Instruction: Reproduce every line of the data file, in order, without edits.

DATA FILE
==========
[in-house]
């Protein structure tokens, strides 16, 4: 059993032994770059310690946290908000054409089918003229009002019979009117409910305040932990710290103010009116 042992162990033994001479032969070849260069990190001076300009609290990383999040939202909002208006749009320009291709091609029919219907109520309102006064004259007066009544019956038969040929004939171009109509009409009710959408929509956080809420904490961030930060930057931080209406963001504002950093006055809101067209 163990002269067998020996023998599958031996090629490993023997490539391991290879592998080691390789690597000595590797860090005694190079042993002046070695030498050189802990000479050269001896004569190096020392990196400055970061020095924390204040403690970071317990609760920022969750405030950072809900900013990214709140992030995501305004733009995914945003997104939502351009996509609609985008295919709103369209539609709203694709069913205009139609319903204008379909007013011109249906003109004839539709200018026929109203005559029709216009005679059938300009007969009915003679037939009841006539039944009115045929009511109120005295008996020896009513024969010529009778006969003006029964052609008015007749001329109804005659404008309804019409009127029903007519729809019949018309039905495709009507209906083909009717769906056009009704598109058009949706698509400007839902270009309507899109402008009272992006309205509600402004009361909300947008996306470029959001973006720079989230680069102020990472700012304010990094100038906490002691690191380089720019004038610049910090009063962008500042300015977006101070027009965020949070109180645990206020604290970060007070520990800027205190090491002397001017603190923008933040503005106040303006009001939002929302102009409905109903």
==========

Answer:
[in-house]
């Protein structure tokens, strides 16, 4: 059993032994770059310690946290908000054409089918003229009002019979009117409910305040932990710290103010009116 042992162990033994001479032969070849260069990190001076300009609290990383999040939202909002208006749009320009291709091609029919219907109520309102006064004259007066009544019956038969040929004939171009109509009409009710959408929509956080809420904490961030930060930057931080209406963001504002950093006055809101067209 163990002269067998020996023998599958031996090629490993023997490539391991290879592998080691390789690597000595590797860090005694190079042993002046070695030498050189802990000479050269001896004569190096020392990196400055970061020095924390204040403690970071317990609760920022969750405030950072809900900013990214709140992030995501305004733009995914945003997104939502351009996509609609985008295919709103369209539609709203694709069913205009139609319903204008379909007013011109249906003109004839539709200018026929109203005559029709216009005679059938300009007969009915003679037939009841006539039944009115045929009511109120005295008996020896009513024969010529009778006969003006029964052609008015007749001329109804005659404008309804019409009127029903007519729809019949018309039905495709009507209906083909009717769906056009009704598109058009949706698509400007839902270009309507899109402008009272992006309205509600402004009361909300947008996306470029959001973006720079989230680069102020990472700012304010990094100038906490002691690191380089720019004038610049910090009063962008500042300015977006101070027009965020949070109180645990206020604290970060007070520990800027205190090491002397001017603190923008933040503005106040303006009001939002929302102009409905109903």